The COVID-19 pandemic of 2020 saw the sporting world initially grind to a halt. However, some sports adapted, restarted, and even exploded in both popularity and innovation. In the sport of cycling, e-racing has steadily increased in popularity over the past 6 years, but that growth has accelerated exponentially since the beginning of lockdown, with both professionals and recreational cyclists forced to embrace indoor riding despite improving weather through the northern spring and summer. Beyond just the raw number of riders, virtual racing became a mainstream reality during the lockdown. In April 2020, the Belgian classic Tour of Flanders was the first to pivot to an online race, followed by the Tour de France sponsoring a “Tour for All” stage race the next month in May.
What was impressive and a great sign for the future was e-racing taking bike racing in new directions and leading to continuing innovation. Without the ossification and shackles from decades of tradition, e-racing has been able to innovate and grow with its own ideas. For example, e-racing has led the charge for equality, with equal airtime, scheduling priority, and prize money for both men and women. Then in December 2020, the previously unthinkable happened—the Union Cycliste Internationale (UCI) world governing body sanctioned an official e-racing World Championships, complete with rainbow jerseys for the winners. An idea that was roundly mocked when it was suggested prepandemic became reality, and what was remarkable was how nobody really batted an eye once it happened. Now there are cycling teams built solely to race online, including a new squad sponsored by the World Tour Movistar team with equal squad size and support for both sexes.
In parallel with sporting events, exercise science has largely been shuttered by COVID-19. As of this writing, I have been out of my laboratory for a full year except for 2 weeks of limited capacity in December 2020. Unlike many other fields of research, exercise science requires close interaction between researcher and participant, along with exercise posing increased aerosol generation and infection risk. This lack of research activity is hugely detrimental to the progress of our trainees in a way that should never be underestimated. It is also exacerbating inequalities already inherent in the academic enterprise, such as women and those with young families or who are caregivers.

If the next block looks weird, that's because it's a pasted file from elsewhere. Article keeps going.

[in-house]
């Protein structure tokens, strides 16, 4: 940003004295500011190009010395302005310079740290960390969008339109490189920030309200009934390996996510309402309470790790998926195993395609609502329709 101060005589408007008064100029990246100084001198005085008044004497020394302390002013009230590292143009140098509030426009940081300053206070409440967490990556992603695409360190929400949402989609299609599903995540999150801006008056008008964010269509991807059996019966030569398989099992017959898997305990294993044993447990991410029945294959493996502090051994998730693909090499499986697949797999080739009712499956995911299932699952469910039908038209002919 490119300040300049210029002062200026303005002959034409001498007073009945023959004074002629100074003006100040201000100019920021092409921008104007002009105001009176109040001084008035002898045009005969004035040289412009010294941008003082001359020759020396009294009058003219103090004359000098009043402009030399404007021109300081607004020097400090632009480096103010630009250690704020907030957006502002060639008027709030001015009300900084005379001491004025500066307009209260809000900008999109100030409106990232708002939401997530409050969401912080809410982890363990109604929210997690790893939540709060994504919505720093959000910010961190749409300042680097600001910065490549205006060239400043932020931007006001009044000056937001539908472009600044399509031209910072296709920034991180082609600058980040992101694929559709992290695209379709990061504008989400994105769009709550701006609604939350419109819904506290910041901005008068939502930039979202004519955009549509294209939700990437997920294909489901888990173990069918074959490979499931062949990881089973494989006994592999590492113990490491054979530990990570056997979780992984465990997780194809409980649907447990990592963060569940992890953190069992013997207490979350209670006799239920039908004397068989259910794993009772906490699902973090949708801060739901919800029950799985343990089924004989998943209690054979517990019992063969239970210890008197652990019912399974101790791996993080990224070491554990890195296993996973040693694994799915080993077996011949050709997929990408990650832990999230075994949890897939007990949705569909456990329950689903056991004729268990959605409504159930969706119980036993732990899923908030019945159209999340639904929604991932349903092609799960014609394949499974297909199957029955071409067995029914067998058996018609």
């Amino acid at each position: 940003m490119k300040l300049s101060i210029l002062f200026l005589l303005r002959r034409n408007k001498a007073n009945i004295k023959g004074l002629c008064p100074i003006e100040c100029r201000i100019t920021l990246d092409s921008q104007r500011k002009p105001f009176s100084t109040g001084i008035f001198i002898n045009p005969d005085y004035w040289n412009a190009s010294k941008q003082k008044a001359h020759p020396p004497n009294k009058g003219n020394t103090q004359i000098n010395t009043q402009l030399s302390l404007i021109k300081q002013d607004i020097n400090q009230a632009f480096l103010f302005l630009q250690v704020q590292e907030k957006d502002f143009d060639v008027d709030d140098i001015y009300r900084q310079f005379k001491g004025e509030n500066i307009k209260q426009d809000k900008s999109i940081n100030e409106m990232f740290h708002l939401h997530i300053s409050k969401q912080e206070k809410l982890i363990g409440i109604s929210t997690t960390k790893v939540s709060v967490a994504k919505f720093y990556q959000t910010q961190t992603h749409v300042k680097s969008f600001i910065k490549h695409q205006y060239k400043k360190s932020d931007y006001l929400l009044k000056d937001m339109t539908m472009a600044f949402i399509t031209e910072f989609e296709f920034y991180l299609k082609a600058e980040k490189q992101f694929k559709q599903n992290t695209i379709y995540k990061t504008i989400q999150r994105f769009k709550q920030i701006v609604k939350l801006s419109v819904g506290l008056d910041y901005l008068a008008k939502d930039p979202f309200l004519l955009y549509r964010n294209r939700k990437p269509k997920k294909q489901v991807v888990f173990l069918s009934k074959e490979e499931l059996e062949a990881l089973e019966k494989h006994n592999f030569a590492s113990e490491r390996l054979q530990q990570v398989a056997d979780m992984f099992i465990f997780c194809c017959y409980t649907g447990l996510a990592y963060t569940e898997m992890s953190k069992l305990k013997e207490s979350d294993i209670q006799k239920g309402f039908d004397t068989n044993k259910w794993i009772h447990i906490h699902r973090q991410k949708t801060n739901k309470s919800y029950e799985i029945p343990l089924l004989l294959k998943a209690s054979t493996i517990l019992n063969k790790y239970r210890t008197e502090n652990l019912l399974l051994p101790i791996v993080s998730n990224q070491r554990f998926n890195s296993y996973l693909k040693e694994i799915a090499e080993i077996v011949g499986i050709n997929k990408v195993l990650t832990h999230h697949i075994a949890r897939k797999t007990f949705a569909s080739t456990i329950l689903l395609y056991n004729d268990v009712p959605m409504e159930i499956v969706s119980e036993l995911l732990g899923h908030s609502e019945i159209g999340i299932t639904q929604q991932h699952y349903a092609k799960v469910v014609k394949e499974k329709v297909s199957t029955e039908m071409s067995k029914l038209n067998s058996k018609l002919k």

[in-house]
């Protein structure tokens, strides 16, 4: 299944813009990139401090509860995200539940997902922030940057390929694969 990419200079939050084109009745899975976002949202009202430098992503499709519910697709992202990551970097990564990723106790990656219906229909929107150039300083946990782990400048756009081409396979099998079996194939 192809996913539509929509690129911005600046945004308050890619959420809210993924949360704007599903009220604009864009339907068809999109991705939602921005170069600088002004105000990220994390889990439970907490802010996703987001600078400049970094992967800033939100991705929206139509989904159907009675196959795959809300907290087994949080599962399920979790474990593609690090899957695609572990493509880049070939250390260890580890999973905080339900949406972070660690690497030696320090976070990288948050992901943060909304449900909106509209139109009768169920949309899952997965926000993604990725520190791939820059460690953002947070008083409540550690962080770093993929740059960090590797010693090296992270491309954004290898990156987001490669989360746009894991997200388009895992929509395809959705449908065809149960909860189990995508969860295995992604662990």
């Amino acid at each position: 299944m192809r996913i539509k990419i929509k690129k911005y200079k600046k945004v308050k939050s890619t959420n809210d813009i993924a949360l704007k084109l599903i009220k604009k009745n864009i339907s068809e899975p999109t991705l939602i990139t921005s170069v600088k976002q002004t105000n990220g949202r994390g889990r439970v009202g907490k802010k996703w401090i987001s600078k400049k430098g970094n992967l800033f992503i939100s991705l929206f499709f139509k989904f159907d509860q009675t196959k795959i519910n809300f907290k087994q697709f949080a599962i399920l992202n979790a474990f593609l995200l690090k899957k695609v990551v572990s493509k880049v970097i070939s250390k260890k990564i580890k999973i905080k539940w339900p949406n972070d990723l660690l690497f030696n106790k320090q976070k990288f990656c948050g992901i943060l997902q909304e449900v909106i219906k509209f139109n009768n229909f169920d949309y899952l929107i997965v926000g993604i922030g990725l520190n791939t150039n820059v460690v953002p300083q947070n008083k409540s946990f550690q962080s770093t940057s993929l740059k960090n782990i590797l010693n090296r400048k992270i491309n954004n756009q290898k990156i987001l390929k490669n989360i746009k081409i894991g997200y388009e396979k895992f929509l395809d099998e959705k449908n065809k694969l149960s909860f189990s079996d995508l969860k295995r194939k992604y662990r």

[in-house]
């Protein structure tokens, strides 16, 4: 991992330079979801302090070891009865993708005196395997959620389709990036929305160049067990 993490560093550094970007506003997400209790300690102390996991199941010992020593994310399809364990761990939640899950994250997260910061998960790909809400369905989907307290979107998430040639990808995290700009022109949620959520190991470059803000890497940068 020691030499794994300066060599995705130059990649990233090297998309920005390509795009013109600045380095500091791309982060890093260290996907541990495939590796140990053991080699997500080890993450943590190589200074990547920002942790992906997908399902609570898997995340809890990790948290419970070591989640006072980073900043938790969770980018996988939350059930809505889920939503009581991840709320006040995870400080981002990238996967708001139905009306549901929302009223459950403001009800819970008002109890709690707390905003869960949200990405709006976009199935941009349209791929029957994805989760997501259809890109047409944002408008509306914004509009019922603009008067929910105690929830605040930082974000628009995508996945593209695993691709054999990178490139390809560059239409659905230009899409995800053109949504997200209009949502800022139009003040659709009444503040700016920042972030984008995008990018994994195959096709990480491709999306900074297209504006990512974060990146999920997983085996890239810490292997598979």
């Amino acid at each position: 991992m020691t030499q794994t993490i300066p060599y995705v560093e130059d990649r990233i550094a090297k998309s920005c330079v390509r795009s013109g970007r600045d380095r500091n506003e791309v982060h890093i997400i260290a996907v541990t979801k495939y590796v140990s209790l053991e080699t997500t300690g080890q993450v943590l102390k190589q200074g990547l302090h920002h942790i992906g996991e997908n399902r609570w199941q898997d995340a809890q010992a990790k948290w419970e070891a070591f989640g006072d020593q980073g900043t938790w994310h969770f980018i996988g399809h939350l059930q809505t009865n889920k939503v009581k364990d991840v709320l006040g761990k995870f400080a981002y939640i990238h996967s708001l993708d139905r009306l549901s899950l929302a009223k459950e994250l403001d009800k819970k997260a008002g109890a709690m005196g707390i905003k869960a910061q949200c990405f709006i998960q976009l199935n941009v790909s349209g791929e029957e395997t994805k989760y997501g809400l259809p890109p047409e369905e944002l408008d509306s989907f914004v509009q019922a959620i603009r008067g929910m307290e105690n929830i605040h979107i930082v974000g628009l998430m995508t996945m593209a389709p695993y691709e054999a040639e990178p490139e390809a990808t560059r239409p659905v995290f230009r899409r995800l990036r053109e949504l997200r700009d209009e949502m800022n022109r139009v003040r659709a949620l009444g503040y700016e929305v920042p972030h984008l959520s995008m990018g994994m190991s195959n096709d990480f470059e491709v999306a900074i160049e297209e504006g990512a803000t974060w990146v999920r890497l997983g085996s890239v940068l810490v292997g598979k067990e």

But just as cycling has transformed by embracing e-racing, there is also a potential for innovation and reinvention in how we do sport science now and beyond the pandemic. First and foremost, there has been a general awakening to how easy it really is for scientists to communicate and share information. Rather than in-person conferences where it is a constant struggle to absorb the latest science coming at you in a firehose fashion over a compressed few days, and where the talks disappear the moment they end, a new world of online seminars has proliferated. Since April 2020, I have co-organized an environmental physiology series and attended numerous others on topics where I would not normally attend in person. This format is a much more accessible way to disseminate knowledge to a much larger audience, as it does not rely on the expense and time commitment for physical attendance and is usually available for free online viewing afterward. This democratizes scientific exchange and increases opportunities for collaboration. I believe that our field is waking up to the ease of sharing our ideas and knowledge mobilization beyond traditional publishing or direct work with athletes.
Sometimes, it can be good to get off the treadmill of constant data collection and analysis. Without laboratory access and new data, the pandemic has forced many of us to go back through the literature and reexamine our ideas and biases. While we may roll our eyes at the numerous review articles or opinion pieces being published, it is also an opportunity to truly reexamine why we think what we think or do what we do.
Scientists can also use the boom in online technology to their advantage, enabling virtual data collection in a world without physical laboratory or athlete access. Rather than in-person testing on a limited sample size, in some ways, the entire world can be crowd-sourced as a study population. I recently collaborated with 100 other sport scientists to develop an online survey on knowledge and attitudes toward restricted training access during the first stages of lockdown, recruiting over 12,000 participants in 142 countries. The prevalence of virtual riding and technology like smart trainers make cyclists and triathletes an ideal population for online studies, where participants all around the world can be recruited and perform interventions or training while being monitored remotely. While care must be taken to ensure quality data, the potential for recruiting much larger studies can continue even postpandemic.
Science and sports have always enjoyed a symbiotic relationship, with some of our best ideas coming from the athletes we work with. As with cycling growing through e-racing, sport scientists should embrace the innovative ideas and tools we’ve learned over the course of the pandemic and keep pushing our field toward new directions and growth.